As an independent contractor, you do it all—from running errands and scheduling meetings to engaging with new clients and attending networking events. All of these responsibilities can quickly overshadow your work-life balance.
To avoid burnout, stay on top of your workload, and keep your clients happy, consider teaming up with another independent contractor. Working with another professional is a great way to help grow your business and share the burden of larger projects.
Here are four instances where partnerships can be helpful.
Yes, taking on a big project can be a great way to build client rapport and add experience to your resume, but you don’t want to risk overextending yourself.
Bringing a partner onboard can provide you with an extra set of hands to meet critical deadlines. A partner can offer a second set of eyes, check your work, and may bring a new perspective or fresh ideas. With this additional support, you can continue dedicating time to your ongoing projects, and feel comfortable taking on more work.
Maintaining a steady workload is key if you’re independently employed, so turning down a project can be difficult—even if your schedule is already full. Rather than saying no, outsource some of your work to an independent contractor in your field. A helping hand can alleviate pressure so you don’t fall behind on your work, or risk delaying client deliverables.
If you’re unsure how to charge for a project you found, but can’t take on yourself, consider taking a percentage-based “finder’s fee” if you’re outsourcing to a trusted colleague.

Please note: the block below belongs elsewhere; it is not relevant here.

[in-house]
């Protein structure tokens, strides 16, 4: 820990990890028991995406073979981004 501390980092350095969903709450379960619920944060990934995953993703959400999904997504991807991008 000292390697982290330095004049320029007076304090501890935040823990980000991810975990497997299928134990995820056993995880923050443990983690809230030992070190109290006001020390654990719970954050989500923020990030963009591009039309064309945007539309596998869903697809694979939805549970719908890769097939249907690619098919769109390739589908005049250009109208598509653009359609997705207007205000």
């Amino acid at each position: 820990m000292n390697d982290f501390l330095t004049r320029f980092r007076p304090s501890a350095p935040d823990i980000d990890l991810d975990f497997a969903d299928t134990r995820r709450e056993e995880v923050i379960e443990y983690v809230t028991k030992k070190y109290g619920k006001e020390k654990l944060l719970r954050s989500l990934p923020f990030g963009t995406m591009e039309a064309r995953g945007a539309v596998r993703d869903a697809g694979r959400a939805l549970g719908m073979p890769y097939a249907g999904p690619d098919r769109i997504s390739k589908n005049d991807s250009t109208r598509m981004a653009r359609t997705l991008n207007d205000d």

Bringing on a personal assistant is another way to ease your workload. An assistant—ideally an independent professional like yourself— can help run errands like mailing, getting lunch, screening calls, and scheduling meetings to give you time to focus on the most important part of your job—the work.
Many young professionals would be excited to have the opportunity to learn from an experienced, successful IC, and once you build report and trust an assistant can even attend conferences and events to take notes and market your services. You can even consider a virtual assistant if you don’t need someone in your office daily.
While you probably have a particular area of focus in your field, pulling in another contractor can be helpful when you need specific expertise on a project or topic that isn’t your forte. For example, you may be an organizational change management guru, but not completely equipped for the internal training your client needs once your consulting analysis wraps up. In this instance, partnering with an independent contractor who has a background in training to help fill this gap.
Maintaining positive client relationships is essential to your business, so don’t put yourself in a situation where you feel overworked, lose track of tasks, or miss deadlines. Teaming up with another contractor is not only a great way to network, but it’s also an opportunity to welcome a new perspective, put yourself in a learning situation, and build a friendship.
MBO can help your partnership flourish by handling the relationship from a contractual standpoint. For more information on teaming up, contact us today.
Once you've decided to team up with another independent professional, follow these three tips to build a successful working relationship.
Land new opportunities by overcoming these three common relationship barriers.